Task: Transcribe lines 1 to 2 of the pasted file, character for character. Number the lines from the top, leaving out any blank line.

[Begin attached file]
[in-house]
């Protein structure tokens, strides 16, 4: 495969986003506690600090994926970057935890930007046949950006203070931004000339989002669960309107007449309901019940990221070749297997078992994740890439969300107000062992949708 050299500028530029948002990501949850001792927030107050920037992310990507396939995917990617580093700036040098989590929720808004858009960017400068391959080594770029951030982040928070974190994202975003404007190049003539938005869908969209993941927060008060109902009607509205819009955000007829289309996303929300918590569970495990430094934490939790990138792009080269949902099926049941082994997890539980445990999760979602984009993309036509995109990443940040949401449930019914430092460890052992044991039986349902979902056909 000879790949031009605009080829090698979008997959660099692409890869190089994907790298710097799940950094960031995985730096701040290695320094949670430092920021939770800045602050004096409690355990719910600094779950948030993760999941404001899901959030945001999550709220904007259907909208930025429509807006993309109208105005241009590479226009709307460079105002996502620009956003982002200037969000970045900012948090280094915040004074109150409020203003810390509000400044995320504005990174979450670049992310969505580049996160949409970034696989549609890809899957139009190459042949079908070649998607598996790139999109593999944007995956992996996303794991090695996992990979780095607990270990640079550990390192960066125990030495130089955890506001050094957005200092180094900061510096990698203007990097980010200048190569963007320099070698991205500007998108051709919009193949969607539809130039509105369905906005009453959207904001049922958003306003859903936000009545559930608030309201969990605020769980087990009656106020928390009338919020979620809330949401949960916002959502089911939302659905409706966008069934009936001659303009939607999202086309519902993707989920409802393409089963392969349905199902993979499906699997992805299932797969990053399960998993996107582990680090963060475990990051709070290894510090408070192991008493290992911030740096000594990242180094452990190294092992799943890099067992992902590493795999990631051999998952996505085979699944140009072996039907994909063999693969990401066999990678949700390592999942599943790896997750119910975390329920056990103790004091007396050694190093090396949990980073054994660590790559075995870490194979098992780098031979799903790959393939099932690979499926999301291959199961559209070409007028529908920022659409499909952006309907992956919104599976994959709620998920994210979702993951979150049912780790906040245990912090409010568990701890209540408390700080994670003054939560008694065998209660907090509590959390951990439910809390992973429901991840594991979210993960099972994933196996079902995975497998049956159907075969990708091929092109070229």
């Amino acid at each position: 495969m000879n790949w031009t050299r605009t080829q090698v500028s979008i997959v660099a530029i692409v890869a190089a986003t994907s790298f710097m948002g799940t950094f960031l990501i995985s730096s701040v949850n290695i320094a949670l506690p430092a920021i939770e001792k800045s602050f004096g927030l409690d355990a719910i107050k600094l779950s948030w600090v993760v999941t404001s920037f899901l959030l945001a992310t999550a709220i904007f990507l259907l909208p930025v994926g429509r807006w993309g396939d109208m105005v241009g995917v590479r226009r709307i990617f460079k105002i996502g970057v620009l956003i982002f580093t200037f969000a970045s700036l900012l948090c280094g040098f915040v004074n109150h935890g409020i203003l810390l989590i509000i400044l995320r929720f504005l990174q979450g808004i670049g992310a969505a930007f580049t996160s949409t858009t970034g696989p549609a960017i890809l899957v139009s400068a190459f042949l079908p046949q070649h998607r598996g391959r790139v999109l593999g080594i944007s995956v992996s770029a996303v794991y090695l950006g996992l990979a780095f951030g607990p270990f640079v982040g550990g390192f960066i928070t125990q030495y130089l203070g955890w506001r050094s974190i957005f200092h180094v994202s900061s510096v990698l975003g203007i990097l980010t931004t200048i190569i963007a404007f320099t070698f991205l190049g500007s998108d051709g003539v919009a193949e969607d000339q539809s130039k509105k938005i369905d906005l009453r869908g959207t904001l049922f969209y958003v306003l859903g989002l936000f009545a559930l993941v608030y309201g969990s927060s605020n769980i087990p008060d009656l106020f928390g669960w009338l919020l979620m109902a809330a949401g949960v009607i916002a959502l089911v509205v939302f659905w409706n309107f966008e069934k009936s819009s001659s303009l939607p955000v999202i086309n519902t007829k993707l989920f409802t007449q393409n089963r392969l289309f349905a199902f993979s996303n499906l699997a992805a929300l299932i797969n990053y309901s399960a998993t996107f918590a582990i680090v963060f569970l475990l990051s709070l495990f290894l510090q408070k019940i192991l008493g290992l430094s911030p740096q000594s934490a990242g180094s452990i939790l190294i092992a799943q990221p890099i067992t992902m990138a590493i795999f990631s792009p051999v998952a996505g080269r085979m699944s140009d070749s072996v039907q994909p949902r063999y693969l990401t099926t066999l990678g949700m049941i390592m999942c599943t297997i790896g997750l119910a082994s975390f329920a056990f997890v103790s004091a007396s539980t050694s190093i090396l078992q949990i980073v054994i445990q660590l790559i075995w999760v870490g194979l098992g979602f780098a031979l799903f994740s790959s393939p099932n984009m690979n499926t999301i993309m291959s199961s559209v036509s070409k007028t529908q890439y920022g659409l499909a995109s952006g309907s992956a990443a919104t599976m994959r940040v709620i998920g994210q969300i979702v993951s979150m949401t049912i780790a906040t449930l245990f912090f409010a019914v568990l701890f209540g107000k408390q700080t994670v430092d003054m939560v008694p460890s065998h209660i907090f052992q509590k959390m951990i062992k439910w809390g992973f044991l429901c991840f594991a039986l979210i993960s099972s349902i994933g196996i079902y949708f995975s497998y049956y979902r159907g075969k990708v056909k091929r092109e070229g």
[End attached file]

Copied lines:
[in-house]
């Protein structure tokens, strides 16, 4: 495969986003506690600090994926970057935890930007046949950006203070931004000339989002669960309107007449309901019940990221070749297997078992994740890439969300107000062992949708 050299500028530029948002990501949850001792927030107050920037992310990507396939995917990617580093700036040098989590929720808004858009960017400068391959080594770029951030982040928070974190994202975003404007190049003539938005869908969209993941927060008060109902009607509205819009955000007829289309996303929300918590569970495990430094934490939790990138792009080269949902099926049941082994997890539980445990999760979602984009993309036509995109990443940040949401449930019914430092460890052992044991039986349902979902056909 000879790949031009605009080829090698979008997959660099692409890869190089994907790298710097799940950094960031995985730096701040290695320094949670430092920021939770800045602050004096409690355990719910600094779950948030993760999941404001899901959030945001999550709220904007259907909208930025429509807006993309109208105005241009590479226009709307460079105002996502620009956003982002200037969000970045900012948090280094915040004074109150409020203003810390509000400044995320504005990174979450670049992310969505580049996160949409970034696989549609890809899957139009190459042949079908070649998607598996790139999109593999944007995956992996996303794991090695996992990979780095607990270990640079550990390192960066125990030495130089955890506001050094957005200092180094900061510096990698203007990097980010200048190569963007320099070698991205500007998108051709919009193949969607539809130039509105369905906005009453959207904001049922958003306003859903936000009545559930608030309201969990605020769980087990009656106020928390009338919020979620809330949401949960916002959502089911939302659905409706966008069934009936001659303009939607999202086309519902993707989920409802393409089963392969349905199902993979499906699997992805299932797969990053399960998993996107582990680090963060475990990051709070290894510090408070192991008493290992911030740096000594990242180094452990190294092992799943890099067992992902590493795999990631051999998952996505085979699944140009072996039907994909063999693969990401066999990678949700390592999942599943790896997750119910975390329920056990103790004091007396050694190093090396949990980073054994660590790559075995870490194979098992780098031979799903790959393939099932690979499926999301291959199961559209070409007028529908920022659409499909952006309907992956919104599976994959709620998920994210979702993951979150049912780790906040245990912090409010568990701890209540408390700080994670003054939560008694065998209660907090509590959390951990439910809390992973429901991840594991979210993960099972994933196996079902995975497998049956159907075969990708091929092109070229």